Part of what makes playing Splinter Cell a gripping experience is the technical wizardry that enhances your sensory intake: the detailed environments, the continuous interplay between light and shadows, the pulse-pounding music, and the interesting dialogue. But those things pale in comparison to the fascinating ethical morass of situations that Fisher and his team have to wade through.

For example, in Splinter Cell: Chaos Theory, Third Echelon’s director Irving Lambert sends Fisher to break into a Peruvian bank in order to find out who funded a group of terrorist guerillas who kidnapped an American mathematician. But in order to disguise the true nature of the mission, Fisher also has to steal $50 million in French bearer bonds. While guiding Fisher through the mission is exciting in its own right, there are a myriad of philosophical and political questions that thoughtful gamers encounter during gameplay. What is Third Echelon going to do with this money? Are they planning on giving it back later? If so, how? Does Sam Fisher rightfully deserve any of it? How much culpability does the bank have in the inadvertant laundering of terrorist money? Does this culpability justify the use of lethal force in the execution of this mission?

The advent of games like Splinter Cell has ushered in an era of new ethical models for popular culture. The days of victory being achieved by saving the princess or blowing up all the aliens… those days are long gone. No longer are there simply good guys and bad guys. Sometimes the good guys have to do bad things to support the greater good. This progression (or regression, depending on your perspective) has introduced a series of gray areas to issues that for generations have been seen only as black-and-white.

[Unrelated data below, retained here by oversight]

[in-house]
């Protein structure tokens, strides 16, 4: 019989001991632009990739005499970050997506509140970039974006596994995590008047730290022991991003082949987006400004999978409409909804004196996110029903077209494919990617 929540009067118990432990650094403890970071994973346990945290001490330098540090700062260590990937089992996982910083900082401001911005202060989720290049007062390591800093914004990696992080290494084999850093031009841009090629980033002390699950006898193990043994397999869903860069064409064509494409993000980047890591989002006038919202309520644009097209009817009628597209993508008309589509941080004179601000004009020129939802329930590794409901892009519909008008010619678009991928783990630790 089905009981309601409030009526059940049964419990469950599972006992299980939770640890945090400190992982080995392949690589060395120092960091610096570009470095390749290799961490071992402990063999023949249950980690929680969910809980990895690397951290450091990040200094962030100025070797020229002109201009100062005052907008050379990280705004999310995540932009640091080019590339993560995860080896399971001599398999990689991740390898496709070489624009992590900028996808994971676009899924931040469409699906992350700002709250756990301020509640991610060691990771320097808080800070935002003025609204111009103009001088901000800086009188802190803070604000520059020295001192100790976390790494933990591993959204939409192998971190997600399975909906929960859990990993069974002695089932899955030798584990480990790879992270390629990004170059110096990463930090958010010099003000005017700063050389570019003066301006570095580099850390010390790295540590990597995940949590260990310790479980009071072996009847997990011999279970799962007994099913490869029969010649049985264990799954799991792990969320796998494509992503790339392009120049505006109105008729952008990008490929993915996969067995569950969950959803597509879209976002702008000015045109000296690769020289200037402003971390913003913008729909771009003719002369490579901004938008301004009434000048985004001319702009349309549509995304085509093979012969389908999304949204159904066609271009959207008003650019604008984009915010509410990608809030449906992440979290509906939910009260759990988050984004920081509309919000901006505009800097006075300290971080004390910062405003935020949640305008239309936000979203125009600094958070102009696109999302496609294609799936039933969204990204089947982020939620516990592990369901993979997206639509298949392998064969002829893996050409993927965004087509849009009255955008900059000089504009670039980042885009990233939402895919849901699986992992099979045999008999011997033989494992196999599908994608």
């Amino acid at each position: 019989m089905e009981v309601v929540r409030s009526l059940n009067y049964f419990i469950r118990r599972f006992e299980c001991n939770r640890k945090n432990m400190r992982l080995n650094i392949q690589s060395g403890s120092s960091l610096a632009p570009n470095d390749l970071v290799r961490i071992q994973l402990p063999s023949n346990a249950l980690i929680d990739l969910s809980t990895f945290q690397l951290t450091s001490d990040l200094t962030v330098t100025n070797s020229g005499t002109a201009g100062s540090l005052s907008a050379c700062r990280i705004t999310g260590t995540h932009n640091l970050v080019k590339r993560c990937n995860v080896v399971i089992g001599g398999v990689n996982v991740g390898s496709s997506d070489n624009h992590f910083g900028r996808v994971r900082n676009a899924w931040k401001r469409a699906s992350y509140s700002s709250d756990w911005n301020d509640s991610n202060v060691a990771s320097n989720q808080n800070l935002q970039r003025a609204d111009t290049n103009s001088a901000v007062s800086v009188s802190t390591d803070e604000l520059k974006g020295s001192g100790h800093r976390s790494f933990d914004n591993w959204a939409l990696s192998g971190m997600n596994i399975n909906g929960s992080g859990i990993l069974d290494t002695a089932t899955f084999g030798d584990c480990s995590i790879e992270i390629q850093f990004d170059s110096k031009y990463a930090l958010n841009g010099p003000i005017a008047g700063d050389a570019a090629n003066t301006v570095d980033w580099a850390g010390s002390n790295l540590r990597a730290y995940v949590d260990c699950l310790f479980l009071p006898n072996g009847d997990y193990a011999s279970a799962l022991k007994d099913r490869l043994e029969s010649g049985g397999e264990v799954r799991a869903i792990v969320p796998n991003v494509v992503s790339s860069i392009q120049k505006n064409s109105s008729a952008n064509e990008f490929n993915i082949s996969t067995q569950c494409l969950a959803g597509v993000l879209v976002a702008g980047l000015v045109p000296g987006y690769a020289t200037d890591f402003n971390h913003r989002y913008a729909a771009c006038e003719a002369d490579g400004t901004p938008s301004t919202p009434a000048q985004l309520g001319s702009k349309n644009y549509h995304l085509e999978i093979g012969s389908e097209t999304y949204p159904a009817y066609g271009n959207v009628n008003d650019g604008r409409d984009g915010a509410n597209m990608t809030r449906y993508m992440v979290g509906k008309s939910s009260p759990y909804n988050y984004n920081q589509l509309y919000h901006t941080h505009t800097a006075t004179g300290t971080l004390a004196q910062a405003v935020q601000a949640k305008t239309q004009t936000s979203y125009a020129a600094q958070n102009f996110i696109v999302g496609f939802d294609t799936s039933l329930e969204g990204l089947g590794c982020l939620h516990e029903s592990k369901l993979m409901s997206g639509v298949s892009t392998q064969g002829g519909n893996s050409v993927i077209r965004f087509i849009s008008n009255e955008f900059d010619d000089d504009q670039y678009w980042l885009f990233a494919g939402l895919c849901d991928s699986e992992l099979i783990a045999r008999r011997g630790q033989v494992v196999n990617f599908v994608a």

Sam Fisher: The New Jack Bauer

This complicated relationship between the iconic status of video game heroes and the morally questionable lives they are required to lead is only going to get more dicey with the newest iteration of the Splinter Cell franchise, Splinter Cell: Double Agent. In it, Fisher is required to bring down a terrorist organization by going deep undercover as a terrorist. This development will tread down the same path recently traveled by Jack Bauer, the hero of the popular FOX TV series “24” (which, incidentally, is about to release its own action-shooter game exclusively for the Playstation 2). Dedicated “24” fans have witnessed Bauer go undercover on numerous occasions in order to bring down the terrorist organizations threatening to harm its fictional U.S. of A.

It was a risky move for 24, and it will be for Splinter Cell as well. When a well-established game protagonist pushes the envelope of acceptable behavior (even for a highly-trained special agent), there remains a distinct possibility that the audience will turn on that character. Emotional connections to a character often fuel our willful suspension of disbelief. Therefore, if a “good guy” does something too heinous, even for what he perceives as the overall greater good, he will no longer be considered to be a good guy.

If, however, the established good guy later appears to be a bad guy… but then redeems his “bad guy” status by taking down all the other bad guys, then the emotional payoff can be huge. And many of the most successful entertainment franchises (ABC’s “Alias” starring Jennifer Garner is another example) work this formula well by using a series of complicated plot twists to continually shed new light on morally ambiguous characters.

This version of reality in entertainment works well because in real life, people and problems can rarely be broken down to black-and-white characterizations. There are subtle nuances and details that can change the complexion of characters and situations. So when real characters can find real solutions to real problems, and not cheat the system by using easy outs or pat solutions, that is the reality that we all want to see and live.

And if we can’t live it out in real life, then the least we can do is live it out through our favorite pop culture heroes.

I’m G*Natural, and thanks for mixin’ it up with me.